The day Cork policemen resigned to help fight for the Pope 

Hundreds of Irishmen, together with dozens of serving policemen — 20 from Cork — flocked to Italy in 1860 to guard Pope Pius IX towards the rebel nationalist forces of Cavour and Garibaldi.

The Munster News reported in May 1860 that some 6,000 of the Irish Constabulary in Cork, Clare, Kerry and Limerick had been able to give up their posts to be able to “join the cause of His Holiness”. All who truly tendered their resignations and sailed for Italy had been Catholics, handed over for promotion by the British authorities, and “not, generally speaking, the most contented individuals in the world”, commented The Cork Examiner (30 May 1860).

Any man over five-foot-seven inches tall might enrol within the infantry of the Papal States, which coated the fashionable areas of Lazio, Marche, Umbria, Romagna and elements of Emilia. The institution of a cavalry brigade of “tall, muscular young Irishmen” was additionally into consideration.

Headline in The Cork Examiner, 30 May 1860, announcing the exodus of young men from Cork to join the Papal Brigade in Italy
Headline in The Cork Examiner, 30 May 1860, asserting the exodus of younger males from Cork to hitch the Papal Brigade in Italy

About 1,300 younger males left Ireland, many giving up “comfortable homes” and resigning from “lucrative employments” to turn out to be unpaid troopers. Apprentices broke the phrases of their indentures, and manufacturing unit fingers left their employers. Standing shoulder to shoulder with the sons of farmers, attorneys and docs, they eagerly waited to board ship at Cobh to “rally round the Chair of Peter”.

The recruits would obtain inexperienced uniforms with caps incorporating a shamrock motif, and had been assured of each army fame and the “highest promises of future prosperity”. Known because the Battalion of St Patrick, the ‘Irish Brigade’ can be supported by donations to the Catholic Church in Europe and America. As troopers of God, they might struggle beneath the safety of “a kind and benevolent ruler”, whose dominions they might safeguard “against the attack of his unscrupulous assailants”, Italy’s nationalist armies, the troopers of the Devil. But the English press claimed the Irishmen had been mercenaries, motivated solely by “pay and plunder”.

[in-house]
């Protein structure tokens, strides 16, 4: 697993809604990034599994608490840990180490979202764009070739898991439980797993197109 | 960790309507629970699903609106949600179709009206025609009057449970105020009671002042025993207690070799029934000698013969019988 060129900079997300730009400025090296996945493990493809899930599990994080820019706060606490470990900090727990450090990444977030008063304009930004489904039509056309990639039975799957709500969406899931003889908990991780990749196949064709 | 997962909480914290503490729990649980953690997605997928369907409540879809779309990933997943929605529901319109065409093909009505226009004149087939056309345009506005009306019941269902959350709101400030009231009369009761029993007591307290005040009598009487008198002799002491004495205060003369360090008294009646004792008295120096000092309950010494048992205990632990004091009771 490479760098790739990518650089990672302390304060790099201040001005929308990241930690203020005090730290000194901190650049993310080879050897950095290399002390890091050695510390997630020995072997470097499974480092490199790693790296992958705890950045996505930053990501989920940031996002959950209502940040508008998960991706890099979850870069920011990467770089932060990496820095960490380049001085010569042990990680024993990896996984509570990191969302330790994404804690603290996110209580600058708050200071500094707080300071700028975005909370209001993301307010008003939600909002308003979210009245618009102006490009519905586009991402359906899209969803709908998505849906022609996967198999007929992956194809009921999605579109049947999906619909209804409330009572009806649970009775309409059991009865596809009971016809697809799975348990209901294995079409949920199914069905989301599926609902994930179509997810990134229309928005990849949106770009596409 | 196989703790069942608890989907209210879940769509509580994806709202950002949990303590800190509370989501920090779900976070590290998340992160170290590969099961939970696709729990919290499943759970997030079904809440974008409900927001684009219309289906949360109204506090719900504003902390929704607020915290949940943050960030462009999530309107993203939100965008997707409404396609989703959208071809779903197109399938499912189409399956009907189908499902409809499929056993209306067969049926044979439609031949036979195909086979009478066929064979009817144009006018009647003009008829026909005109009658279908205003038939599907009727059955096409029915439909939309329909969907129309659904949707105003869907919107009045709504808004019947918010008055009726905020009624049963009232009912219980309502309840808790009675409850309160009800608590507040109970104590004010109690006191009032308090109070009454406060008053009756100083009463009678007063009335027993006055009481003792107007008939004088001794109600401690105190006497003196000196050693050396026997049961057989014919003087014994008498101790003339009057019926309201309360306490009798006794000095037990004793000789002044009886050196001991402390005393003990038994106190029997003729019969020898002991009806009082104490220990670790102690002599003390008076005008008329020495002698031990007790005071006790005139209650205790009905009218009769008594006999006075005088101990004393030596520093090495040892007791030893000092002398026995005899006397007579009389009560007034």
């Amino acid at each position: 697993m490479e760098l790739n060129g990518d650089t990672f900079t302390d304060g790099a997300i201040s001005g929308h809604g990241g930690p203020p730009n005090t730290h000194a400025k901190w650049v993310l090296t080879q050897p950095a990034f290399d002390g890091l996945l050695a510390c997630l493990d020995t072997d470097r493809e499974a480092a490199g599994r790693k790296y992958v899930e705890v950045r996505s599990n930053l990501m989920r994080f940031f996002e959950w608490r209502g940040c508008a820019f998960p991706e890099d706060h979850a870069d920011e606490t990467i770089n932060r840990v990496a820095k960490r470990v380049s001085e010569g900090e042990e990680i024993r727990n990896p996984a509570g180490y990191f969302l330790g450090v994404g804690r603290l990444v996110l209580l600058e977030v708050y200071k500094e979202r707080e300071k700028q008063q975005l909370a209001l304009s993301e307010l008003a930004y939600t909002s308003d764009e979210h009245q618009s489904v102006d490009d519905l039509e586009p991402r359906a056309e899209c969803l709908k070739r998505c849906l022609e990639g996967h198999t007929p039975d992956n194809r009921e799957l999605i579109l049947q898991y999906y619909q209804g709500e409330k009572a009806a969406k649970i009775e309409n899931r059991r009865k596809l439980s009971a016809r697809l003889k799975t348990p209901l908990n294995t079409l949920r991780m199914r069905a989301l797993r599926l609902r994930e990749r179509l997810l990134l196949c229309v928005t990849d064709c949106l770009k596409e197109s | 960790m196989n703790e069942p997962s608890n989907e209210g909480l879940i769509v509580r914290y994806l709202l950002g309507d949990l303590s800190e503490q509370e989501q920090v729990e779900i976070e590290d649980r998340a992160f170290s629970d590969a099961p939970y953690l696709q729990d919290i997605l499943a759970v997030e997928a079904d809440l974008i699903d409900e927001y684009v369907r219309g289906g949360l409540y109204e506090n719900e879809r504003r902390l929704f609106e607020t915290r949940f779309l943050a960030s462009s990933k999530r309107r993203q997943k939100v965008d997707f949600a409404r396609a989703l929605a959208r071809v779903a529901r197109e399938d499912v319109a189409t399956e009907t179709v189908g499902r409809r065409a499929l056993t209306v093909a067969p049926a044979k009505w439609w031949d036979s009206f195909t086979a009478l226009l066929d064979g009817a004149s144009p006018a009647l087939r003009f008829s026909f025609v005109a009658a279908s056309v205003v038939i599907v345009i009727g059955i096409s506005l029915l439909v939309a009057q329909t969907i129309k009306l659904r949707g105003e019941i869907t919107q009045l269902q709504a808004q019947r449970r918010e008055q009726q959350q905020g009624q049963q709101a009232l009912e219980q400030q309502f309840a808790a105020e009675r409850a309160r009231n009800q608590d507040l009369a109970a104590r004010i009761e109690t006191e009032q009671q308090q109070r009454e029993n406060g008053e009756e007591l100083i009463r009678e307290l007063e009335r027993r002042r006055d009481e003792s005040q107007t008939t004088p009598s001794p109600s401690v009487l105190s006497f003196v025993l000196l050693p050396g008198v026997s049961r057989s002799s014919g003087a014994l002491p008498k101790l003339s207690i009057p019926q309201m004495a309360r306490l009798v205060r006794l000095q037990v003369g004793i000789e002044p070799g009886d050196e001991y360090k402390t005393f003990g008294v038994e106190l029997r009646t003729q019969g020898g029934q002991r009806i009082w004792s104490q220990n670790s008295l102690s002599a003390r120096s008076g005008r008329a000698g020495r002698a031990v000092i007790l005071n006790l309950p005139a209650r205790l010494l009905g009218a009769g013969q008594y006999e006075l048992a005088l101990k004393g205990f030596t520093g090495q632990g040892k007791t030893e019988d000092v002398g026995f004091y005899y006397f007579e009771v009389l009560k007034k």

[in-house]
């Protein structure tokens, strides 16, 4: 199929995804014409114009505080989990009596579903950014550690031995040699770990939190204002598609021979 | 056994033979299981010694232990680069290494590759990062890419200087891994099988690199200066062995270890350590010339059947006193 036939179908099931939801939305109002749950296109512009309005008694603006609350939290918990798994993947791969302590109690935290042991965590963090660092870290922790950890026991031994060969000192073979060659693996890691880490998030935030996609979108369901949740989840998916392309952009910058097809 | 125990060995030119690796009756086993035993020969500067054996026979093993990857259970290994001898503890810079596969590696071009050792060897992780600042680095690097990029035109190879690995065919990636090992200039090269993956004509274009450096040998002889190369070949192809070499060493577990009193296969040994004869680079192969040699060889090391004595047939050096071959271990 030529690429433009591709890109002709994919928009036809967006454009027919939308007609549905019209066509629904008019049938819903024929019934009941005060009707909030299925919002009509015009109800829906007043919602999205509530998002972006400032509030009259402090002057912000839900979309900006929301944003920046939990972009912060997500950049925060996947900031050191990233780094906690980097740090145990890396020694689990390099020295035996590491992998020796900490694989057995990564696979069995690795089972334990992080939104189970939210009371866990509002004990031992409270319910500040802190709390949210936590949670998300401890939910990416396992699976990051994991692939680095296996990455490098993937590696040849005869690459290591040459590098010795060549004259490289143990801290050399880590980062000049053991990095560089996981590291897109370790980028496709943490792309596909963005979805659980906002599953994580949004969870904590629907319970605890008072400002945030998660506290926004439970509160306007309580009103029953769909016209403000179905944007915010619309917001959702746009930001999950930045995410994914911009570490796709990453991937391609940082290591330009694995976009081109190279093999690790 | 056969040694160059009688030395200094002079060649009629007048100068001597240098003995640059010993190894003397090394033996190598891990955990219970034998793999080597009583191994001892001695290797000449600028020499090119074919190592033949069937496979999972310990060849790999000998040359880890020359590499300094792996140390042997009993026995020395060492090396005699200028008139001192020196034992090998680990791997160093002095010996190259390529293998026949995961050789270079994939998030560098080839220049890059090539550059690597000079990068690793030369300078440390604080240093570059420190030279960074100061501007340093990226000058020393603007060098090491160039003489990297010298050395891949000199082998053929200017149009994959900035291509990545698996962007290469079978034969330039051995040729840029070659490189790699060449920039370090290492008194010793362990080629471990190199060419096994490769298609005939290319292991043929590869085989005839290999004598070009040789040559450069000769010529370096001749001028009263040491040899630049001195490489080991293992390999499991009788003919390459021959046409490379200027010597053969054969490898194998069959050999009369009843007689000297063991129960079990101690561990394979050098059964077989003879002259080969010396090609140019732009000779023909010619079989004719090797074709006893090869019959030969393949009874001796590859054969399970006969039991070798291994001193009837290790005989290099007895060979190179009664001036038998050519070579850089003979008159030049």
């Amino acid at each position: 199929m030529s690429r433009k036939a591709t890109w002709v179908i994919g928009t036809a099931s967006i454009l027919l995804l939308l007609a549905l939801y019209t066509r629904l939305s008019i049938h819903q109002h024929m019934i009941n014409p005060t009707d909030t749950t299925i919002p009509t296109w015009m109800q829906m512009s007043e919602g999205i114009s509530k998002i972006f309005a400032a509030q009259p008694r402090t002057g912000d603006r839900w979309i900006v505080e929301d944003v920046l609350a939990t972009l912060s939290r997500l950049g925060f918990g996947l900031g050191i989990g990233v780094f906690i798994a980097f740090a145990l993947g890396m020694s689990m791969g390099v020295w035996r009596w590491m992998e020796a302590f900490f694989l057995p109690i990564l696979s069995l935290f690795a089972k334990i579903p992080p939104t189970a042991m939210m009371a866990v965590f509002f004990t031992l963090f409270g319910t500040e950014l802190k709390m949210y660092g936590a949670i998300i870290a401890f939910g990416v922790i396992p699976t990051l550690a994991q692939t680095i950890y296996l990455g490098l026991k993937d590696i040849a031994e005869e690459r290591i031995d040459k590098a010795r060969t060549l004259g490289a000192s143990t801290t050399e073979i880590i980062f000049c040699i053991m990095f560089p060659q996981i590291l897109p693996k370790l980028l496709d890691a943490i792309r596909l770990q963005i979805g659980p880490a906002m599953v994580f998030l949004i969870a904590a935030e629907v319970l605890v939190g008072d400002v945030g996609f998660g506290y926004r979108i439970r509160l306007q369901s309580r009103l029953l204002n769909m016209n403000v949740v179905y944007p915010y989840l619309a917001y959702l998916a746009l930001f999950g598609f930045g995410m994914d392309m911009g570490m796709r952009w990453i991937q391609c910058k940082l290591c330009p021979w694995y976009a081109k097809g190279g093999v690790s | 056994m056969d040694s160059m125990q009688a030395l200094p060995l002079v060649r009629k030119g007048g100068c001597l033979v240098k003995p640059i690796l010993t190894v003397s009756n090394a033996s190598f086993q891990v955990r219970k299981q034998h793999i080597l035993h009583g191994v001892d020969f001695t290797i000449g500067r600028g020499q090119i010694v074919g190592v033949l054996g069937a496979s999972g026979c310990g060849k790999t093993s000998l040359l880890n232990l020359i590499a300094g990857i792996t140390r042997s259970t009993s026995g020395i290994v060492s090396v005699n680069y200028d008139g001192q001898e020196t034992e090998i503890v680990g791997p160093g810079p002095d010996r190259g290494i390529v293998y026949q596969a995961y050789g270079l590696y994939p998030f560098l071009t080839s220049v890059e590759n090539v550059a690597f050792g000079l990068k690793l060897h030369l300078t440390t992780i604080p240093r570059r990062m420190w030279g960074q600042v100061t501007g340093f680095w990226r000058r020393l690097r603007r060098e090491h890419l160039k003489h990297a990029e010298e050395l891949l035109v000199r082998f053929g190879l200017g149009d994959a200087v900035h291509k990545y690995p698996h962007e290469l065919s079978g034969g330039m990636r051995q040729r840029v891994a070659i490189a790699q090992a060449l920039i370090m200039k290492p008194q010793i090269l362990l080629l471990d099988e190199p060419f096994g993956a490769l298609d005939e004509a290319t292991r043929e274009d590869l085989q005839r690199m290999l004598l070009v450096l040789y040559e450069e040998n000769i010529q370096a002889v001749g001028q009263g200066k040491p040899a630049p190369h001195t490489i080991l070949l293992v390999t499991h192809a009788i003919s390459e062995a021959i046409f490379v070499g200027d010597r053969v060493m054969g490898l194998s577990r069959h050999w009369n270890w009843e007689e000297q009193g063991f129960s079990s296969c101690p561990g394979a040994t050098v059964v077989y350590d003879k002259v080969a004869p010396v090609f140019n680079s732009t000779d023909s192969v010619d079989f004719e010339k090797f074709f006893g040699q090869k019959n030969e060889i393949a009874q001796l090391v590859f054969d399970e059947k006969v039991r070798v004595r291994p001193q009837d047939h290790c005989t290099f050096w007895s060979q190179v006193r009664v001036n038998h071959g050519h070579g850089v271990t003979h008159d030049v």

As they stepped into the unknown, would the prepared recruits discover fame and fortune; or had been they destined to return to Ireland in disappointment? Travelling furtively in small teams of 20-40, some calling themselves pilgrims, they reached Rome late in June. There they joined troopers of eight extra nationalities — together with Italians, Austrians, French and Belgians — who didn’t know each other’s languages.

Furthermore, the promised uniforms had by no means been made, and so they had been issued as a substitute with surplus Austrian package previous to receiving some rushed coaching from Louth-born Major Myles O’Reilly. Disillusioned, a number of Irishmen returned residence.

 Irish postage stamp (1995), showing a splendidly dressed Irish papal bodyguard (Zouave) in 1860
Irish postage stamp (1995), displaying a wonderfully dressed Irish papal bodyguard (Zouave) in 1860

During the following few months, beneath the general command of General Christophe Lamoricière, the Papal Brigade confronted “a desperate struggle against overwhelming odds”, reported The Cork Examiner (5 November 1860). Although solely Garibaldi and his redshirts had been anticipated, the Pope’s military got here up towards the complete Piedmont-Sardinia forces.